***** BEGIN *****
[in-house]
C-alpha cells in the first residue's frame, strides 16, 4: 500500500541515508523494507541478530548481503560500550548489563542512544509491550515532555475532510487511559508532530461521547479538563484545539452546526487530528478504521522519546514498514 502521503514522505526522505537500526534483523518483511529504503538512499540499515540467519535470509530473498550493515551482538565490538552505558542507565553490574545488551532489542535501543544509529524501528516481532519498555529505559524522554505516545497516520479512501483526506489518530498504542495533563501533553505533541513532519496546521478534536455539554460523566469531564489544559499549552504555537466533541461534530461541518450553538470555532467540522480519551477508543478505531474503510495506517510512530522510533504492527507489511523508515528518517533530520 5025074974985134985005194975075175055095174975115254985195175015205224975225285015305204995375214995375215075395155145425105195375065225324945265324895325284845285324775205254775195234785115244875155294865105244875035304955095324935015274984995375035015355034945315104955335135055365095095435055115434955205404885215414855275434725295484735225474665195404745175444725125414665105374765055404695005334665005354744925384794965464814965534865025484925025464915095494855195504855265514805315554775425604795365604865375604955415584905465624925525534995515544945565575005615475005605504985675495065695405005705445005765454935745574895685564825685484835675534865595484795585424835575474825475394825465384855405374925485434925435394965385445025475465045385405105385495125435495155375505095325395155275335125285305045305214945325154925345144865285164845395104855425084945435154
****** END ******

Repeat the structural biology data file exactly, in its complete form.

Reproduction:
[in-house]
C-alpha cells in the first residue's frame, strides 16, 4: 500500500541515508523494507541478530548481503560500550548489563542512544509491550515532555475532510487511559508532530461521547479538563484545539452546526487530528478504521522519546514498514 502521503514522505526522505537500526534483523518483511529504503538512499540499515540467519535470509530473498550493515551482538565490538552505558542507565553490574545488551532489542535501543544509529524501528516481532519498555529505559524522554505516545497516520479512501483526506489518530498504542495533563501533553505533541513532519496546521478534536455539554460523566469531564489544559499549552504555537466533541461534530461541518450553538470555532467540522480519551477508543478505531474503510495506517510512530522510533504492527507489511523508515528518517533530520 5025074974985134985005194975075175055095174975115254985195175015205224975225285015305204995375214995375215075395155145425105195375065225324945265324895325284845285324775205254775195234785115244875155294865105244875035304955095324935015274984995375035015355034945315104955335135055365095095435055115434955205404885215414855275434725295484735225474665195404745175444725125414665105374765055404695005334665005354744925384794965464814965534865025484925025464915095494855195504855265514805315554775425604795365604865375604955415584905465624925525534995515544945565575005615475005605504985675495065695405005705445005765454935745574895685564825685484835675534865595484795585424835575474825475394825465384855405374925485434925435394965385445025475465045385405105385495125435495155375505095325395155275335125285305045305214945325154925345144865285164845395104855425084945435154